One of the earliest skills we learn in life is to communicate with those around us. When we are born, we communicate our basic wants and needs by crying. For many of us, crying quickly evolves into eye contact, reaching, gesture, making sounds and before you know it you have a little chatterbox on your hands! However, often for children with autism and/or language delays they need some extra support to develop their communication skills.
Human language and interaction are complex and can be broken down into so many skills and rules, far beyond just learning vocabulary. Learning how to communicate and interact with others is essential for children to be able to have their wants and needs met, communicate and understand thoughts and feelings, learn more about the world around them, and build meaningful relationships with others. Daily routines and activities can be a
simple and easy way for parents and carers of children with ASD and/or learning challenges to encourage language and communication with children. Routines are part of everyday life and therefore allow for frequent and repetitive opportunities for learning.
Language is complex, but with a little bit of practice during daily routines and activities, you can have a huge impact on your child’s language development.-Lily
Types of communication
Communication can take many forms, such as eye contact, gesture, sign language, picture communication and vocal speech. When encouraging language and communication with children, it is important to start at their level and focus on communication that is functional. Choosing where to start will depend on your child, however often you will need to start with non-vocal communication.
Here are some daily routines or activities that provide excellent opportunities to imbed language and increase communication in children with autism:
- Brushing teeth
- Nappy changes or toileting
- Driving in the car
6 Easy Ways to Embed Language in Your Daily Routine:
Narrate Your Day
When completing any of the different activities or routines above, try narrating what you are doing, even if your child doesn’t say anything back. Talk about what you are doing, hearing, seeing, smelling or tasting. For example, during cooking you could say things such as “we are chopping the carrots and broccoli” or “the pasta goes into the big pot of water to cook”. If getting dressed you could say “you are wearing a red t-shirt today, in goes one arm, then the next…”.
Expand and Extend Their Words
If your child attempts to communicate with you during an activity, take the opportunity to expand or extend on what they’ve said. For example, if your child says “carrot” or “ca…” you could say “That’s right, we are chopping carrots. Carrots are orange!” If your child reaches for or points at the broccoli you could say “That’s broccoli, it’s green and it’s a vegetable.” Try to use descriptive words such as adjectives and adverbs such as colour, size, speech or function.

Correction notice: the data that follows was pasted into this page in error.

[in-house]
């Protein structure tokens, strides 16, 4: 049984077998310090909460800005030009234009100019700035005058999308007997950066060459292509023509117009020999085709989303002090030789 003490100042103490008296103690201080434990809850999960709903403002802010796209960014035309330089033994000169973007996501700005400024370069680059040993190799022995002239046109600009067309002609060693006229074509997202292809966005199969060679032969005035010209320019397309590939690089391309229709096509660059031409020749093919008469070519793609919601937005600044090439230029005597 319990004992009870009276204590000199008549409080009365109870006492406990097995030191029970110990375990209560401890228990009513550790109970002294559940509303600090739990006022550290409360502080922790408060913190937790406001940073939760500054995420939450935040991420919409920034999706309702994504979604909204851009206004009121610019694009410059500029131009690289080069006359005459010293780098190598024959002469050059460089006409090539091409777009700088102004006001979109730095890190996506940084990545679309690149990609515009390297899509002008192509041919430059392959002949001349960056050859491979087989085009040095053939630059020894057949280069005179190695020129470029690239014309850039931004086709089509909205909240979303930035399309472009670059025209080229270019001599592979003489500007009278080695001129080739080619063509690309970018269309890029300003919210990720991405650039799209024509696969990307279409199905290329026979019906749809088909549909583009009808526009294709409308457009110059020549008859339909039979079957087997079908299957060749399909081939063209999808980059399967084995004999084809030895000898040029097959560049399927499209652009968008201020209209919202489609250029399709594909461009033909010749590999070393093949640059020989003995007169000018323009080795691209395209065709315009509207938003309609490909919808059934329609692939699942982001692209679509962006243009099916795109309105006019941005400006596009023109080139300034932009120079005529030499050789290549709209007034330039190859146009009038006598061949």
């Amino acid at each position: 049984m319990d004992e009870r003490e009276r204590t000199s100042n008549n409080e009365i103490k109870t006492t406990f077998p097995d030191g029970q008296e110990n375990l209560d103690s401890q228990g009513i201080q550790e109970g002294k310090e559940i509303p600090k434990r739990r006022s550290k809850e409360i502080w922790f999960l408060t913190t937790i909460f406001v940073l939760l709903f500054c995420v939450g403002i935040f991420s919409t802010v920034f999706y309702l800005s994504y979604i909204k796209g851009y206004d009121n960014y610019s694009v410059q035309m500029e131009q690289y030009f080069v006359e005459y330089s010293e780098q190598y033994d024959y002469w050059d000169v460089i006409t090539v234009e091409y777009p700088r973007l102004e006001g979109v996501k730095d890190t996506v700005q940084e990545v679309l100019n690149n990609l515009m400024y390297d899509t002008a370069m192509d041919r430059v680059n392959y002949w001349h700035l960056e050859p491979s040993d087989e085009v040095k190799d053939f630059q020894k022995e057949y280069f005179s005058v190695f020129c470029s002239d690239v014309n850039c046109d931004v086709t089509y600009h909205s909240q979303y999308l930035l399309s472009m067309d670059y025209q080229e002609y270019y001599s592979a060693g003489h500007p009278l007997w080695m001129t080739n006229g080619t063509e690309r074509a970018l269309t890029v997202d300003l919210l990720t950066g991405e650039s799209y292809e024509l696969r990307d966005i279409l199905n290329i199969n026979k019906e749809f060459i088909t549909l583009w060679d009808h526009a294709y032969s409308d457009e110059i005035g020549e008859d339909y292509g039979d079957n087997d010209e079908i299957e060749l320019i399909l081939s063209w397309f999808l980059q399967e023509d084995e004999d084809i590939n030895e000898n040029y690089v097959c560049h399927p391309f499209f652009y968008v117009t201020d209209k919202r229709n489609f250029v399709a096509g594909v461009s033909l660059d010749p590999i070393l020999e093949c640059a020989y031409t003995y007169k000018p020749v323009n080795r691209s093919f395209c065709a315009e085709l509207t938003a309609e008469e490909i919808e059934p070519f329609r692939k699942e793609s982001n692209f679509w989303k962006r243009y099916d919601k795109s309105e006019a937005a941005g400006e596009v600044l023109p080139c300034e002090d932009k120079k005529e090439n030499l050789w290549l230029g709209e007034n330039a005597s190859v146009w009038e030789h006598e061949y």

During activities, present short and simple instructions that you can help your child to follow. For example, when brushing your child’s teeth, you could say “get your toothbrush”and then help them to reach their toothbrush. If getting undressed to have a bath you could say “take off your t-shirt” and then help your child to take off their t-shirt. These instructions may not have any meaning to your child initially, but by being repeatedly associated with the same outcome, your child will slowly learn the meaning behind what you are saying.
Fill in the Blanks
During an activity, use fill-in-the-blank statements to encourage more language. For example, when setting the table, you could say “the forks go on the _____.” During bath time you could say “the bath is full of ______.” At bedtime you could sing or read a nursery rhyme and pause for your child to fill in the missing word(s), for example, “twinkle, twinkle little _______.” Make sure you have your child’s attention before starting and accept close approximations your child makes, such as “st” for “star”.
Incorporate a Missing or Wrong Item
During an activity, try hiding a necessary item or giving your child the wrong item. For example, when your child is brushing their teeth, try hiding their toothbrush or toothpaste. During a meal you could “forget” to give your child cutlery. Once your child has noticed the item is missing, see if they attempt to communicate with you. If not, you can then help your child to request the missing item using whichever type of communication is appropriate for them. If your child uses non-vocal communication to request, make sure you model a vocal response at the same time. For example, if you child points to the empty glass where the toothbrush would be or says “too…” model the word “toothbrush” and provide them with the toothbrush.
Out of Reach
Another way to encourage communication is to place desired items out of reach of your child so that they need to ask you for help in order to be able to get the item. For example, at bedtime, you could place their favourite bedtime story on top of the bookshelf or after a bath you could place your child’s towel on a shelf that is too high for them to reach on their own. As with the previous tip, wait and see if your child indicates to you that they want the item and help them to request if needed, making sure to model a vocal response too.
When it comes to improving communication in children with autism and/or different communication or behavior challenges, the key to success is consistency and repetition. It can be disheartening to try new techniques and not see results right away. It is important to celebrate the small wins!
Language is complex, but with a little bit of practice during daily routines and activities, you can have a huge impact on your child’s language development.